A research article states that confidence in body image played a significant role with the influence of media (Granatino, Body 29). The ideology that women are just as capable if not, more so than men. Despite having opposed the Equal Rights Amendment, Reagan “would support equal rights for women and work actively to advance women throughout society” (New York Times). Following the promotion of self-assurance, women are able to act more confidently. Therefore, women would gain the individuality to support Reagan and his promises to further advance women in society. The promotion of strong women is demonstrated throughout the film Superman II. An example is a low-angle close up shot featuring the supervillain Ursa’s body to head showing her outfit with three unique badges obtained from the previous men she encountered and defeated(Superman II, 01:05:50). Another example implying the importance of women equality is when Clark Kent’s boss says “ No offense. You’re good but Lois is better” (Superman II, 10:27). Lois continues to prove her independence in the film, by facing dangers and accepting change. Confident women will fight for their own independence and equality rights by supporting Reagan. Reagan appointed a woman to the Supreme Court however, promises to continue advancing women in
Reality TV magnifies these stereotypes, that leads to approval of what a woman should be in a pop culture, lets women know how they are judged only on appearance. In some cases, the “fantasies of power” as she puts it, take the image of superheroes She says that these images do what is called “enlightened sexism”, creating the major actions we see in reality. The “enlightened sexism” tends to mislead the young women that are trying to look good, for the approval within our culture values trying to compete against each other. She discusses misrepresentation with a list of “ten enlightened sexism…pretense of simple, depicting reality.” (198) which reinforces these pop culture into own ideals of what gender roles should be in our society.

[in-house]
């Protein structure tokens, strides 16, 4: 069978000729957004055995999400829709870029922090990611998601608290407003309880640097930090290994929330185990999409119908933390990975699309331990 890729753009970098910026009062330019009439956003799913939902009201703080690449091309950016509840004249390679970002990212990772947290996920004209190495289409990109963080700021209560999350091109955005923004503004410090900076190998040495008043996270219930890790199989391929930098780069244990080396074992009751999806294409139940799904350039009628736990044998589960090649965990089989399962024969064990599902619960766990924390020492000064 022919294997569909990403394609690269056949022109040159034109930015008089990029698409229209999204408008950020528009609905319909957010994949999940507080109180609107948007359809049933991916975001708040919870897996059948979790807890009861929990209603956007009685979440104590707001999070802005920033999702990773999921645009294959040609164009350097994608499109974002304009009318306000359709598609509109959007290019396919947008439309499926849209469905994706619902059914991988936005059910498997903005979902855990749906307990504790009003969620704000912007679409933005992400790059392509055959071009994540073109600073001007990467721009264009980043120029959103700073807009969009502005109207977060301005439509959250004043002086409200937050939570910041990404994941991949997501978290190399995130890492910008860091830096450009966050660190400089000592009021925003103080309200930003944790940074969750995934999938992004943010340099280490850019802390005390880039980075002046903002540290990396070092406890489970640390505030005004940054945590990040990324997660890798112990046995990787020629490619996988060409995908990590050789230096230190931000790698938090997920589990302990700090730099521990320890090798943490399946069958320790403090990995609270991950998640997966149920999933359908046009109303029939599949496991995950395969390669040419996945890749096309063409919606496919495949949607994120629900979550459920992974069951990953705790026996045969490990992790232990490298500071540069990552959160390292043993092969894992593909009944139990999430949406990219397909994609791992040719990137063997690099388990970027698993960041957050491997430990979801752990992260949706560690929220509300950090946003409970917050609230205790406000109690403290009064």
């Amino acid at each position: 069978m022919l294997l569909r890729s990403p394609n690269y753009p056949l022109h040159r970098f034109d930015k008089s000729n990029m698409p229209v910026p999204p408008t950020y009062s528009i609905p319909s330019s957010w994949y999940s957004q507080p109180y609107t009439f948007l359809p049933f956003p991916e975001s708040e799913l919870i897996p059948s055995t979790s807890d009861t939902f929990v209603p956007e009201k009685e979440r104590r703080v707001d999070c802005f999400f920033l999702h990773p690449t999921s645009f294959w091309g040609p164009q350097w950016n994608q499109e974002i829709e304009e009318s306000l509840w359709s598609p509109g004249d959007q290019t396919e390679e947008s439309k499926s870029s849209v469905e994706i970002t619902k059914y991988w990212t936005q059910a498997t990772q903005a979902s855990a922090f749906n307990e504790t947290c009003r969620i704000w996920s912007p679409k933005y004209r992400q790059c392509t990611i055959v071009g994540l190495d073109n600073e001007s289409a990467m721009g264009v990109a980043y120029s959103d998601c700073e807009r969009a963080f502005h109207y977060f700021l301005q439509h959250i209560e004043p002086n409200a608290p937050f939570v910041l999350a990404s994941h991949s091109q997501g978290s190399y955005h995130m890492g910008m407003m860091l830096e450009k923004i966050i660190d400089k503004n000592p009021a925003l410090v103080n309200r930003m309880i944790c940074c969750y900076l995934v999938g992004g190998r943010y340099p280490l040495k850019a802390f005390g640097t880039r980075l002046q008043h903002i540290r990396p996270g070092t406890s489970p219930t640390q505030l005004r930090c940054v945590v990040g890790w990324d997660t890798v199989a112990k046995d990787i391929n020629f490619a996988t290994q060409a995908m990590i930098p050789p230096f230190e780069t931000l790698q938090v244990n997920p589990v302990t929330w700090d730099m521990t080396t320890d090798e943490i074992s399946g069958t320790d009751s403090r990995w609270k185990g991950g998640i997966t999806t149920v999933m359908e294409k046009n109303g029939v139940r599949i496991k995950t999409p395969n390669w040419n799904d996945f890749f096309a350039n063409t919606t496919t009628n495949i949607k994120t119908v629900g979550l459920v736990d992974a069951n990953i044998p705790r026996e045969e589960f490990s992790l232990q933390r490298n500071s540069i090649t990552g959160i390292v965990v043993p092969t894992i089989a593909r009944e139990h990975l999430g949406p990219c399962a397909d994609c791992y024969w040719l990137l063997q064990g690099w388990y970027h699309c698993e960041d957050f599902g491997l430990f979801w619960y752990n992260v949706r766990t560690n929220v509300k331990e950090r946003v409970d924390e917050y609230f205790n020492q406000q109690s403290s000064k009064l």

Hollywood films have influenced our values and beliefs of socio-cultural groups within a film. In the context of race and gender the films Cowboys and Aliens (2011) and the searchers (1956) both share similarities. These two successful films are 55 years apart the both convey the perspectives of race and gender through the reflection of American Indians in these films. The films The Searchers and Cowboys and Aliens show that Hollywood has changed the way we see the status of Indians. In the earlier film the Indians are represented as killers and mongrels as in this current day and age we have grown to accept them and appreciate their culture. This is done prominently through both films as they feature the interaction between white Americans and Indians. The searchers depict the Indians as the villains who capture the girls from the white American families and are seen as a risk to the community. In the
In Charlotte E. Howell’s, “Tricky” Connotations: Wonder Woman as DC’s Brand Disruptor,” Howell argues the many points on how DC Comics failed to represent Wonder Woman in a superhero leading role for many years. The author discusses how DC failed to see that the comic book industry fan base consisted not only of males, but also, many female fans as well (141-142). In addition, she points out DC’s use of the word “tricky” in regards to marketing and film production for Wonder Woman; DC Comics couldn’t come up with a way to envision an on screen leading role for Wonder Woman or how to market one (142). As a result, Howell gives examples of how the fans weaponized the term “tricky” to show DC’s business failings (141-143). Furthermore, she points out how the many scripts were leaked and how the public scrutinized the writers on their attempts to represent an accurate Wonder Woman character (144-145). Similarly, she discusses how many female directors were afraid to even attempt to direct a Wonder Woman film (149). Altogether, Howell argues many valid points along with examples of the gender bias in popular culture. With her focus on DC Comics and their failed attempts to market and produce a film for a character, such as Wonder Woman, was a solid representation of the gender bias that has and continues to exist in popular culture.